Tag: Home

 

How to Determine the Budget for Your House

Saving up for a down payment on a house is one of the most important things you can do before starting your house hunt. But even a 20% down payment won’t help you much if your monthly payments on a new house stretch your budget too thin.

This is what is often referred to as house poor and it’s a wise idea to avoid this. So, how do you really know how much house you can comfortably afford to buy? You can start by estimating all of your eventual monthly housing costs, including your mortgage, insurance, taxes, repairs and more.

Read on to learn about the costs involved in buying a house. From there you can best determine what you’ll actually be spending every month.

Principal and interest

This is the basic monthly cost of your mortgage loan, which you pay directly to the lender. This includes your monthly principal as well as any interest that you pay on the life of your loan.

Keep in mind that if you’re making a down payment or have closing costs, the loan amount will be different than the sales price of the home. As an example, let’s say you have your eye on a home with a sales price of $250,000 and can afford a $25,000 down payment.

The closing costs, which are fees and expenses you pay to complete the sale of the home, will be three percent of the sales price or $7,500. You’ll be expected to pay this amount when you close on the sale of your house.

Getting back to the actual mortgage, in this scenario your total loan amount is $225,000. Let’s say you choose a 30-year fixed-rate mortgage with a 4.5% interest rate. Using a simple loan calculator, your monthly principal and interest payment would be $1,140.04.

Mortgage insurance

Depending on the type of loan you apply for and the size of your down payment, you may be required to pay mortgage insurance. The beneficiary of the insurance policy is the mortgage lender and this coverage protects the lender if you default on your loan.

To give you an idea of what to expect, here’s how much mortgage insurance typically costs by loan type and your loan-to-value ratio, which is calculated by taking your total loan amount and dividing it by the value of the home.

 

Loan type Loan to value Mortgage insurance cost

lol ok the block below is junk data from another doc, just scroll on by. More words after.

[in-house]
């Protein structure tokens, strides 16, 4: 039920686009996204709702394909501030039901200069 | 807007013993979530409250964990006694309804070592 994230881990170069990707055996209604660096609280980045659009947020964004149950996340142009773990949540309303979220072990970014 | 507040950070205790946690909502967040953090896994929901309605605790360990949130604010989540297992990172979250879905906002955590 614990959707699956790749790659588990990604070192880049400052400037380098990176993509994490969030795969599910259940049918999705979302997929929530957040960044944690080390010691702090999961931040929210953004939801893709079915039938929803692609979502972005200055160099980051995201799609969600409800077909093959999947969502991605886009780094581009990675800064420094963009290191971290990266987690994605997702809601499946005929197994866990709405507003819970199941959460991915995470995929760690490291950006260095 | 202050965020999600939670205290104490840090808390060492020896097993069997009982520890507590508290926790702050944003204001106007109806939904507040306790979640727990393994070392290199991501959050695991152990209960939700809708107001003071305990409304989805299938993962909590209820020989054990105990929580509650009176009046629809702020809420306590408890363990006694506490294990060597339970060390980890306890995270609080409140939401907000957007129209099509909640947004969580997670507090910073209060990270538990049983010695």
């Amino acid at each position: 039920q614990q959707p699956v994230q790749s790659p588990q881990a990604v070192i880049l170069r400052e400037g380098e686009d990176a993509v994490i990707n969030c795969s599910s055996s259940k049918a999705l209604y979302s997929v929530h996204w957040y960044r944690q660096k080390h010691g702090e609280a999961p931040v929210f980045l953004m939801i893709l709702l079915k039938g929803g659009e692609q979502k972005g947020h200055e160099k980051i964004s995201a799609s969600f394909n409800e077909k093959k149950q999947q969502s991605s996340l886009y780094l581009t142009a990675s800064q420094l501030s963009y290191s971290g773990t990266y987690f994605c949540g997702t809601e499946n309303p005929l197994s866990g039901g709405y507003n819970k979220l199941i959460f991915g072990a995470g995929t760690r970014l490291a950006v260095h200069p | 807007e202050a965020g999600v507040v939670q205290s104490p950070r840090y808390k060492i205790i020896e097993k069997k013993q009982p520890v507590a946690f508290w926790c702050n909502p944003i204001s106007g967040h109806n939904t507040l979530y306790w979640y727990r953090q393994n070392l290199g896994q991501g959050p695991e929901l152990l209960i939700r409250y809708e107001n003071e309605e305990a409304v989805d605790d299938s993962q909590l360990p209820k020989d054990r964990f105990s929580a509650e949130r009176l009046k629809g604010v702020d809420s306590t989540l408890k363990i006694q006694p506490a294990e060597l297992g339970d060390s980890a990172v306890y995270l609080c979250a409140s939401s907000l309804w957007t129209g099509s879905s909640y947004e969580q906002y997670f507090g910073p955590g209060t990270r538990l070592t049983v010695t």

Conventional loan 0% to 19.99% $30 to $70 per month for every $100,000 borrowed
FHA loan All loans Upfront cost at closing of 1.75%; annual cost of 0.45% to 1.05%
USDA loan All loans Upfront cost at closing of 1%; annual cost of 0.35%
VA loan All loans Upfront cost of 1.25% to 3.3%; no annual cost

So, let’s take our previous example to calculate your monthly mortgage insurance costs. You opt for a conventional mortgage, and your loan-to-value ratio is 90%, so you’ll need to pay what’s called private mortgage insurance (PMI). The lender’s insurance company charges $50 per $100,000 borrowed. So, with a $225,000 loan, your monthly PMI bill would be $112.50. This premium will be added to your monthly mortgage payment.

With conventional loans, your PMI requirement will “fall off” your loan automatically once your loan-to-value ratio reaches 78%. That said, you can request to have it removed once your loan to value is 80%.

Homeowners insurance

Once you buy a house, it will likely be the most valuable asset you’ve ever had. As such, you’ll want to insure it against damage, loss and other hazards.

In addition, if you have a mortgage, the lender will require an adequate homeowners insurance policy because it technically owns the property until you pay off the loan. Homeowners insurance costs can vary depending on where you live and other factors. But the average annual premium in the U.S. is $1,083 or $90.25 per month.

Depending on your mortgage lender and situation, you will either pay this directly to the insurance company or to the mortgage company into an escrow account. In an escrow account, your lender collects your monthly insurance premiums and then pays for the insurance on your behalf. By tacking your homeowners insurance premium onto your monthly mortgage payment, it ensures that you don’t accidentally miss a payment and lose your coverage.

Property taxes

State and local government agencies collect property taxes every year based on the value of your home and the property upon which it stands.

Property tax rates not only depend on the state where you live but also your county, township or school district. So, let’s say you live in Arizona, where the average property tax rate is 0.77%. With a home value of $250,000, your property tax bill would be $1,925 annually or $160.42 per month.

Maintenance and repairs

Whether your home is brand new or 100 years old, you can expect to pay for regular maintenance and unexpected repairs. The worst part about this is that there’s no way to know for sure how much these expenses will cost.

For this reason, it’s wise to have an emergency fund with enough money in reserves. Consider opening a separate bank account to keep the money away from your everyday spending. As for how much you should have saved up, experts recommend that you save between one to three percent of the home’s purchase price. If you split the difference and save two percent on a home worth $250,000, that’s $5,000 a year or $416.67 per month.

Calculating your monthly payment

Once you determine the budget for your new home, you’ll have an idea of whether or not you can afford the house you’ve got your eye on.

For that $250,000 home, here’s how the costs add up:

  • Principal and interest: $1,140.04
  • Mortgage insurance: $112.50
  • Homeowners insurance: $90.25